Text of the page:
Hallmarks of Data-Driven Cultures
Commitment: Data-driven cultures start with widespread commitment. Data-driven decision making must become the standard M.O. The expectation is that big data analytics is part of everyone’s job.
Top-down leadership and bottom-up engagement: The strongest data-driven cultures are shaped and energized from both the top down and the bottom up. Senior management clearly and visibly signals the importance of big data to improving business performance through funding decisions and by defining and promoting new metrics for evaluating the business. Meanwhile, end-users – front-line managers, business analysts and others – use data to do their jobs everyday. And they have the tools, training and incentives they need to do so.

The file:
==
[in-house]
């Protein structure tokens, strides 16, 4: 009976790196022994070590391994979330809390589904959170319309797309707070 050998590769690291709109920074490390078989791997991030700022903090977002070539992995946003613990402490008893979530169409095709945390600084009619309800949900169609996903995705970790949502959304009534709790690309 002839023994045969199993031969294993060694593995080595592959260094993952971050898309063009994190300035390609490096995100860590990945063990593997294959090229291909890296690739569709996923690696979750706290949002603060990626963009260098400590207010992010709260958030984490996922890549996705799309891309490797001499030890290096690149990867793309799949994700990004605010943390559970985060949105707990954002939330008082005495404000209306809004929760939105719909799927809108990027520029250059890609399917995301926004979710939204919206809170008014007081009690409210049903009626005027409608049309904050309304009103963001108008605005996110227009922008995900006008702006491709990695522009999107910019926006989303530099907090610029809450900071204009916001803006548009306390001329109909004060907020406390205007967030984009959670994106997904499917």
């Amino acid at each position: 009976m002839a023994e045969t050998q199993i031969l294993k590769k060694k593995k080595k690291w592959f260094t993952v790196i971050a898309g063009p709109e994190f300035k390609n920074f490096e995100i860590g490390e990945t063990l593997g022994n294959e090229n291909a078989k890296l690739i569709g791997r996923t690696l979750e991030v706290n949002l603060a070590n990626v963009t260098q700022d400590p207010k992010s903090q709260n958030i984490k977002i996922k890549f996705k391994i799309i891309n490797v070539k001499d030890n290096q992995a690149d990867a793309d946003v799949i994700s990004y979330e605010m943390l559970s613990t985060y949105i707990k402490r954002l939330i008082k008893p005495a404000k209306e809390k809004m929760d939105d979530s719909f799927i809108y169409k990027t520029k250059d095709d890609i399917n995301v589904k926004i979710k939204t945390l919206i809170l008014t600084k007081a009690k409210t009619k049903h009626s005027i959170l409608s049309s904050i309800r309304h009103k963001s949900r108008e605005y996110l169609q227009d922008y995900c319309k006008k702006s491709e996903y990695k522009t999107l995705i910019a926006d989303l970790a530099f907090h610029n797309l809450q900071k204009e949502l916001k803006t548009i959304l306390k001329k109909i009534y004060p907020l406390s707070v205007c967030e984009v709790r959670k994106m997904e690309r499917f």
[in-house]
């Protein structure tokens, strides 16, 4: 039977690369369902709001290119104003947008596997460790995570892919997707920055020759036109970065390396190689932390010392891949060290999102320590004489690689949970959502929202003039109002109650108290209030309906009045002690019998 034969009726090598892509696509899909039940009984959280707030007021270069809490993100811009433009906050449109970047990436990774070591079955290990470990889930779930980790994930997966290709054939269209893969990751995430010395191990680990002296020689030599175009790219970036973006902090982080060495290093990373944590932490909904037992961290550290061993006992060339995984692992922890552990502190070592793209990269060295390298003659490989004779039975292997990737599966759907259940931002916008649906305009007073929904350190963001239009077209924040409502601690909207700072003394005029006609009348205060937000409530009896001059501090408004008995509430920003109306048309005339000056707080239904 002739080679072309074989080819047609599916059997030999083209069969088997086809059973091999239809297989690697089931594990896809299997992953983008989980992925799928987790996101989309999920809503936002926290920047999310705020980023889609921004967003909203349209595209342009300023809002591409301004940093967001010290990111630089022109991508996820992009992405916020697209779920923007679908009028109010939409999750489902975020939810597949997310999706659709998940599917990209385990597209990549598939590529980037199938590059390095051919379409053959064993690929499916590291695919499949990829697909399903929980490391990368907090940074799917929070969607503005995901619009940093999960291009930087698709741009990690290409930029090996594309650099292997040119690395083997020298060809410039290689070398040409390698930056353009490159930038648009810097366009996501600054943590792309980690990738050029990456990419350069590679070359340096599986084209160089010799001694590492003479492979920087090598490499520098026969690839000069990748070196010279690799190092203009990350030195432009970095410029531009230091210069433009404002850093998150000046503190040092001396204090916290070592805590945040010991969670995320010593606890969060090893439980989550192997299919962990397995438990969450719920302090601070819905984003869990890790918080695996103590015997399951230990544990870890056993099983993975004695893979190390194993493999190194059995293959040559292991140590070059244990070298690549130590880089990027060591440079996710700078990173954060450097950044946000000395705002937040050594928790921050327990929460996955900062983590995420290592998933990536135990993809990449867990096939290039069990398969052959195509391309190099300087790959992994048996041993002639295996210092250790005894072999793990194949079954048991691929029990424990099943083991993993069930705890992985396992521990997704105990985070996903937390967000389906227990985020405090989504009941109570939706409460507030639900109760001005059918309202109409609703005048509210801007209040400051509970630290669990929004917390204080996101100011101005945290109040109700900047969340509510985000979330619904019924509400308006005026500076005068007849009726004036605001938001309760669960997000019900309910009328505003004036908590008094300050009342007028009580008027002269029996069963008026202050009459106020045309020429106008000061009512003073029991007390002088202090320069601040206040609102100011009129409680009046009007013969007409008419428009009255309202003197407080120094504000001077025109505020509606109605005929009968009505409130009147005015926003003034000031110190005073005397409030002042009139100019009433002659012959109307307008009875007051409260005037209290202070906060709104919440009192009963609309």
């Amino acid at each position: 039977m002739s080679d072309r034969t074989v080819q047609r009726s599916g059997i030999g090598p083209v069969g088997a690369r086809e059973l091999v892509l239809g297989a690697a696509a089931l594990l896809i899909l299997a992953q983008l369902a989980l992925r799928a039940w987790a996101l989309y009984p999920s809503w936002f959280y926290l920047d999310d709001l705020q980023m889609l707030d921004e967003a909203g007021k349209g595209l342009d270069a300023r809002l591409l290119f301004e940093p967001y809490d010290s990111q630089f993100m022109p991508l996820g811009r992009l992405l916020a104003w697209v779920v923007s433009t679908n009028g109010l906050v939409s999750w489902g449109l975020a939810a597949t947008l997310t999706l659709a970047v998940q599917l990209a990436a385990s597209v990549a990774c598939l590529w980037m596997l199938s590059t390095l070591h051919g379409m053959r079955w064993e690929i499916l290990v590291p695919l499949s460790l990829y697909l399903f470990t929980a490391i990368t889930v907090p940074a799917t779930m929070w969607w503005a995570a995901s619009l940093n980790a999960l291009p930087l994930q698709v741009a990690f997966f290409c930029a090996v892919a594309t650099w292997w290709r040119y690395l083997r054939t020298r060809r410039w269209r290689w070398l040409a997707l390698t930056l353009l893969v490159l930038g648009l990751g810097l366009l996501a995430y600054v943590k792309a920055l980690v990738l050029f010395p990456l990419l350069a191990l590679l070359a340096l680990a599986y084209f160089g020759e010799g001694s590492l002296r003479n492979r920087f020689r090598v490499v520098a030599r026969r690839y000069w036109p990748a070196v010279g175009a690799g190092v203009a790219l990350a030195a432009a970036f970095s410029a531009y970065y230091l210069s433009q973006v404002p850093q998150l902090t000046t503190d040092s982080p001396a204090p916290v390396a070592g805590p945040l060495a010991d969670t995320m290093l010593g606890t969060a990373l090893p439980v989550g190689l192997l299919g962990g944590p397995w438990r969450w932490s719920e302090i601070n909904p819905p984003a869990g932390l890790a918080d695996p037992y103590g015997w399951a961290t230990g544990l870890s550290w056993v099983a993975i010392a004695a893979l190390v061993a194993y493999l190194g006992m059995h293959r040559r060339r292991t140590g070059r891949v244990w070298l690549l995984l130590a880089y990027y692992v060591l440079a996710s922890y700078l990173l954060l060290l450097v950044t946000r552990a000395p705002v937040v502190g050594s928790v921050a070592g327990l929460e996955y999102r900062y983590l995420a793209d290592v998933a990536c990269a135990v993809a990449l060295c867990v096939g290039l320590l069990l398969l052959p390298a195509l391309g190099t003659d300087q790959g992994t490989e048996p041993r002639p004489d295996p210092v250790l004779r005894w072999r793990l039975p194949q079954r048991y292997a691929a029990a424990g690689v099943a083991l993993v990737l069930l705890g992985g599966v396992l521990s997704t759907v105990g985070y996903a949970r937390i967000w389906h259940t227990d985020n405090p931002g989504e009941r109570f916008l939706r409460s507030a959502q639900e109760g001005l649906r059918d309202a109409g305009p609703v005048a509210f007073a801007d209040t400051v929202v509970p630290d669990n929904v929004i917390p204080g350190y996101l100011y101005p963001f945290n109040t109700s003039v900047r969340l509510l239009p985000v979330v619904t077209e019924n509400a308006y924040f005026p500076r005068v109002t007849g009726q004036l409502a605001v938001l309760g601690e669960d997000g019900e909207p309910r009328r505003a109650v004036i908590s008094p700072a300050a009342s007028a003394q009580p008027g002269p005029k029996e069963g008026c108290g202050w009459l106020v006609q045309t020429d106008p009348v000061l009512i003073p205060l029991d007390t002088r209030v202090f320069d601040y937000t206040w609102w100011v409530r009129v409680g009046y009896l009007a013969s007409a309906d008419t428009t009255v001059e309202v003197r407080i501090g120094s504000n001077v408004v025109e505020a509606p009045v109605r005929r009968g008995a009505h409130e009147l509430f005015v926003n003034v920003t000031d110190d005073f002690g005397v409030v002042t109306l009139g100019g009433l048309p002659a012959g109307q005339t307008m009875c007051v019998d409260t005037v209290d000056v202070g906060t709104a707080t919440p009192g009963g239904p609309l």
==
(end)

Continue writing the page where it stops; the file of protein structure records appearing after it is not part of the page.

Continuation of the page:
New roles, new titles: The rise of Chief Data Officers and/or Chief Analytics Officers is evidence that more companies view data as a crucial asset. But such titles do not by themselves change cultures. Organizational structures must be aligned under senior leadership to unleash full transformational potential of big data across the business.
Organized, accessible and high-quality data: A strong technology foundation entails multiple components, starting with an infrastructure capable of capturing, centralizing and storing a wide range of data. Then there are analytical applications that enable people to track key performance indicators, visualize trends and ask questions of the data.